The conservative game plans appear to be changing this week. Cavanaugh has told the Pittsburgh media that against Navy, he’ll loosen the reins on his young quarterback a little bit. “We’re certainly not going to let him cut loose and air it out on every down,” Cavanaugh told the Pittsburgh Past-Gazette. “But there’s going to be a better balance, hopefully, in the play-calling. So I’ve got to do a better job of that, and as long as he’s making good decisions and getting completions, we’ll try to be a little more balanced.”

If I was an offensive coordinator with a freshman quarterback, I too would probably choose the week I was playing the team ranked last in both pass efficiency defense and sacks to let my quarterback stretch his legs a little.

So balance looks like the name of the game this week for the Pitt offense. A little less McCoy, a little more Bostick. Navy has struggled defensively against just about anything that’s been thrown at it so far this year, so it doesn’t look like Pitt will be hurting either way. My guess for the Pitt gameplan is to start by running McCoy, setting up easy play action passes and allowing Bostick to gain some confidence. As long as Pitt isn’t falling behind, Bostick will keep passing. If the offense starts to struggle a little, then expect to see it get jumpstarted by heavy doses of LeSean McCoy running behind an offensive line that averages 6’4″, 315. No matter what kind of problems Pitt has had offensively this year, this game will be a huge challenge for the Navy defense.

The Pitt defense hasn’t been without injury either. Starting defensive tackle Gus Mustakas tore an ACL in the Grambling game and is out for the year. Pitt has been able to recover, though, with a trio of 290-pound DTs to replace him. Linebacker Scott McKillop has been outstanding anchoring the middle of Pitt’s 4-3 scheme, leading the Big East in tackles with 11.4 per game. He had 17 against Michigan State and another 15 against Virginia. But while McKillop has played well, the defense as a whole hasn’t lived up to their lofty ranking in the last two games, giving up 78 points. Turnovers by the offense and bad field position have a lot to do with that, but so do 3rd down conversions; Pitt has slipped to 60th in the country in 3rd down defense. In their last game against Virginia, the Panthers allowed them to convert on six of their first eight 3rd down attempts– no small factor in the Cavaliers building a 27-0 lead. Could this be indicative of a lack of discipline? Pitt hasn’t given up a 100-yard rusher this year, but stopping the average college running game is a lot different than stopping the triple option. It’s only a small weakness in the armor of what looks like a solid defense.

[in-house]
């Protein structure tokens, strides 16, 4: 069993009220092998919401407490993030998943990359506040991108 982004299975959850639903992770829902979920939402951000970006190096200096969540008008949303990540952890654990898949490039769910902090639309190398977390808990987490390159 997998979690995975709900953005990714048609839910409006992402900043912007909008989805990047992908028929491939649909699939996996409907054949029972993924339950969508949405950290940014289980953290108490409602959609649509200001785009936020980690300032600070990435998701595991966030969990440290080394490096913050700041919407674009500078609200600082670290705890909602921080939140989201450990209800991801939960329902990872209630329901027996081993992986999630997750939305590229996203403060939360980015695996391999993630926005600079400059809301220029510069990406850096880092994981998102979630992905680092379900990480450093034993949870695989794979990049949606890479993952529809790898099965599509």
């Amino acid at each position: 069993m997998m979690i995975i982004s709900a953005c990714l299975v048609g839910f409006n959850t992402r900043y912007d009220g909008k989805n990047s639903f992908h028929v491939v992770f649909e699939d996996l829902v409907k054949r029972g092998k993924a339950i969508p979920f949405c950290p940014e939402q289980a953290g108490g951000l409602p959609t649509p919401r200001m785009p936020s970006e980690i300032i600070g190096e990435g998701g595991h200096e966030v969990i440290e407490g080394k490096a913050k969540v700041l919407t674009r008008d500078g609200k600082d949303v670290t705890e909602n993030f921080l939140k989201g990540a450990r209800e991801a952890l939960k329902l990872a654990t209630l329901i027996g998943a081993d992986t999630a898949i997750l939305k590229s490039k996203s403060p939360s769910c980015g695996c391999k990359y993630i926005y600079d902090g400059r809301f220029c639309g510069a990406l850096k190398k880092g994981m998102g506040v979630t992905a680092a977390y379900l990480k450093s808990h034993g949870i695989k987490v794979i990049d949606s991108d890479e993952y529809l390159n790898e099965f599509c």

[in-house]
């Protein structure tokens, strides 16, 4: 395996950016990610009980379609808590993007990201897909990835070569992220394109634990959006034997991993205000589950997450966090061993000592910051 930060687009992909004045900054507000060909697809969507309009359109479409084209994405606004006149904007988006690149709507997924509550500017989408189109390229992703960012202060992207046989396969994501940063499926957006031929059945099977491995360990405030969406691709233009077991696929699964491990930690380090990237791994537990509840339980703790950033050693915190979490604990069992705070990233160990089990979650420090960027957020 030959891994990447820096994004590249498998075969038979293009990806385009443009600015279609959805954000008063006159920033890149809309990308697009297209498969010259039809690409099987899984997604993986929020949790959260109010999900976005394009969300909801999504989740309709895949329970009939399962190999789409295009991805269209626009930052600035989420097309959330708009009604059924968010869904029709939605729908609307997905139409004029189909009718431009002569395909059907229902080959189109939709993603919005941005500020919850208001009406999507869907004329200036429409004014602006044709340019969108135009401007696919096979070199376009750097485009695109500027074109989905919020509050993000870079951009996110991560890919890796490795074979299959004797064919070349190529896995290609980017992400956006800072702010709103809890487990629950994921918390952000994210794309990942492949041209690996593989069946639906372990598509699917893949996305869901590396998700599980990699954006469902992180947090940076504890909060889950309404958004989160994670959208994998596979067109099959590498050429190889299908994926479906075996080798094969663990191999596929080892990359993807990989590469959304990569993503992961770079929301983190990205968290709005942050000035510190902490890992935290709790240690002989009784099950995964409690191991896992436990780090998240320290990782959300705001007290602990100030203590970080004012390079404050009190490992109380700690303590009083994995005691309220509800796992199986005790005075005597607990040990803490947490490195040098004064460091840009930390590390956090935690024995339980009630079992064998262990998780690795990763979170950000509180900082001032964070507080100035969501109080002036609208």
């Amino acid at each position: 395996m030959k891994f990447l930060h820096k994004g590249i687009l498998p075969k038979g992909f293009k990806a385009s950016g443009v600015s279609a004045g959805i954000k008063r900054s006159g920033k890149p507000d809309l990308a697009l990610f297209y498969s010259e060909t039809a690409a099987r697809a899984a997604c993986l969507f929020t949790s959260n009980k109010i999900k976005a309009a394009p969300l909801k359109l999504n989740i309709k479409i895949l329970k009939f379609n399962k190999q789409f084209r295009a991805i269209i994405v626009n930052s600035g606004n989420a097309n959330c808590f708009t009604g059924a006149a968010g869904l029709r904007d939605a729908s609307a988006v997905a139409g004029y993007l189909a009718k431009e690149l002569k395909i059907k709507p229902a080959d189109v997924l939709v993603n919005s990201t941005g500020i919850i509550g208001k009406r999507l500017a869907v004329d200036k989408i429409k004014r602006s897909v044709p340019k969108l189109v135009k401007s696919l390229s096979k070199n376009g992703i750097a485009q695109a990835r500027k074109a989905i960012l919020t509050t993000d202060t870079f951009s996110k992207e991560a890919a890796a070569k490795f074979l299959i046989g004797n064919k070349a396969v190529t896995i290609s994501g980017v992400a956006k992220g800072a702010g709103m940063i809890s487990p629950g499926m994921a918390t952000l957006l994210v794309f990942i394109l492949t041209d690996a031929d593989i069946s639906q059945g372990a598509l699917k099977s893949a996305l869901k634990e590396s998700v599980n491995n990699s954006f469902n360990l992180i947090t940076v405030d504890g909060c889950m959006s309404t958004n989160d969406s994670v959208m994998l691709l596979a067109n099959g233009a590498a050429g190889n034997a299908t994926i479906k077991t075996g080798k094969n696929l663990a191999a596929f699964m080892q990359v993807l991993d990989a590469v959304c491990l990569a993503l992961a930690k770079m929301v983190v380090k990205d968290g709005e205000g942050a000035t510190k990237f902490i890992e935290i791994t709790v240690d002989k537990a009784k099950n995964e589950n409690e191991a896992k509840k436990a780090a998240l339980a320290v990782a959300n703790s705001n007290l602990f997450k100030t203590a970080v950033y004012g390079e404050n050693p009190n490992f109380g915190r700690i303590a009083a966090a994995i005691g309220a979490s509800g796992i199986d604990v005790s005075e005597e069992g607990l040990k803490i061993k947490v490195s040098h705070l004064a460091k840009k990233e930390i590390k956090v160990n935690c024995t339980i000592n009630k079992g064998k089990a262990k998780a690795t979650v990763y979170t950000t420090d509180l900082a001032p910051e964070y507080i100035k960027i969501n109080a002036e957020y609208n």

For Navy to win this game, the Pitt offense needs to make some mistakes. That makes it crucial for Navy to prevent the big play. Getting pressure on Bostick might be a tall order for the Navy defense, but the freshman QB should make a mistake or two on his own if he’s forced to take enough snaps.

I know that Pitt is having problems right now, but don’t underestimate how tough it is to take on a BCS team. If Stanford’s win over USC teaches us anything, it’s that even struggling BCS teams have enough talent to upset the #1 team in the nation if they play hard and limit their mistakes. There’s plenty of talent waiting for the Mids in Pittsburgh. A win over Pitt would be a major accomplishment for this Navy team.